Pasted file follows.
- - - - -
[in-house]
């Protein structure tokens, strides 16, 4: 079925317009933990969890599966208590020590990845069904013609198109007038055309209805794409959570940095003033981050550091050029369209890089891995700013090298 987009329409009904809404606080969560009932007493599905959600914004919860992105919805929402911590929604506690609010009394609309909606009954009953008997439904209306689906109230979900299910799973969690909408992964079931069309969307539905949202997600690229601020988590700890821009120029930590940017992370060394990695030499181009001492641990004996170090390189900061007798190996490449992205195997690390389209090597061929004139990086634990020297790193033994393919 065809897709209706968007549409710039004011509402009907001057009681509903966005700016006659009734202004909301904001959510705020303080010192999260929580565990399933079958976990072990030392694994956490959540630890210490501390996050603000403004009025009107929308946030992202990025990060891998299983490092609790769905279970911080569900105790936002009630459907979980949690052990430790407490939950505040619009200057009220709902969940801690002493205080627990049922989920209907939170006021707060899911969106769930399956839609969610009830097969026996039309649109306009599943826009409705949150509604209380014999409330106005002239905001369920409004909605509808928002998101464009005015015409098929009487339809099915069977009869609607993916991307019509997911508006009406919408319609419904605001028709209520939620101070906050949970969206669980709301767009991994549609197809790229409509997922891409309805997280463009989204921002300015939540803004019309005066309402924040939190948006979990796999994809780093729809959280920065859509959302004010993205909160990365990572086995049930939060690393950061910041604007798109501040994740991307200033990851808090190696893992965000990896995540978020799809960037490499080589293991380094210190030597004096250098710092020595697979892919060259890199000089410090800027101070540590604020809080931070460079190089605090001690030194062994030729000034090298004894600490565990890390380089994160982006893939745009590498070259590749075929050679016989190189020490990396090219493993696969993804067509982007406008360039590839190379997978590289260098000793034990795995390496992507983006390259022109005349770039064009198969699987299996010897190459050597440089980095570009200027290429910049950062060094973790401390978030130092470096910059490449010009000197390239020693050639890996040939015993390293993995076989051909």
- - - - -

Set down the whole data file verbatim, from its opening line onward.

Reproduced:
[in-house]
């Protein structure tokens, strides 16, 4: 079925317009933990969890599966208590020590990845069904013609198109007038055309209805794409959570940095003033981050550091050029369209890089891995700013090298 987009329409009904809404606080969560009932007493599905959600914004919860992105919805929402911590929604506690609010009394609309909606009954009953008997439904209306689906109230979900299910799973969690909408992964079931069309969307539905949202997600690229601020988590700890821009120029930590940017992370060394990695030499181009001492641990004996170090390189900061007798190996490449992205195997690390389209090597061929004139990086634990020297790193033994393919 065809897709209706968007549409710039004011509402009907001057009681509903966005700016006659009734202004909301904001959510705020303080010192999260929580565990399933079958976990072990030392694994956490959540630890210490501390996050603000403004009025009107929308946030992202990025990060891998299983490092609790769905279970911080569900105790936002009630459907979980949690052990430790407490939950505040619009200057009220709902969940801690002493205080627990049922989920209907939170006021707060899911969106769930399956839609969610009830097969026996039309649109306009599943826009409705949150509604209380014999409330106005002239905001369920409004909605509808928002998101464009005015015409098929009487339809099915069977009869609607993916991307019509997911508006009406919408319609419904605001028709209520939620101070906050949970969206669980709301767009991994549609197809790229409509997922891409309805997280463009989204921002300015939540803004019309005066309402924040939190948006979990796999994809780093729809959280920065859509959302004010993205909160990365990572086995049930939060690393950061910041604007798109501040994740991307200033990851808090190696893992965000990896995540978020799809960037490499080589293991380094210190030597004096250098710092020595697979892919060259890199000089410090800027101070540590604020809080931070460079190089605090001690030194062994030729000034090298004894600490565990890390380089994160982006893939745009590498070259590749075929050679016989190189020490990396090219493993696969993804067509982007406008360039590839190379997978590289260098000793034990795995390496992507983006390259022109005349770039064009198969699987299996010897190459050597440089980095570009200027290429910049950062060094973790401390978030130092470096910059490449010009000197390239020693050639890996040939015993390293993995076989051909």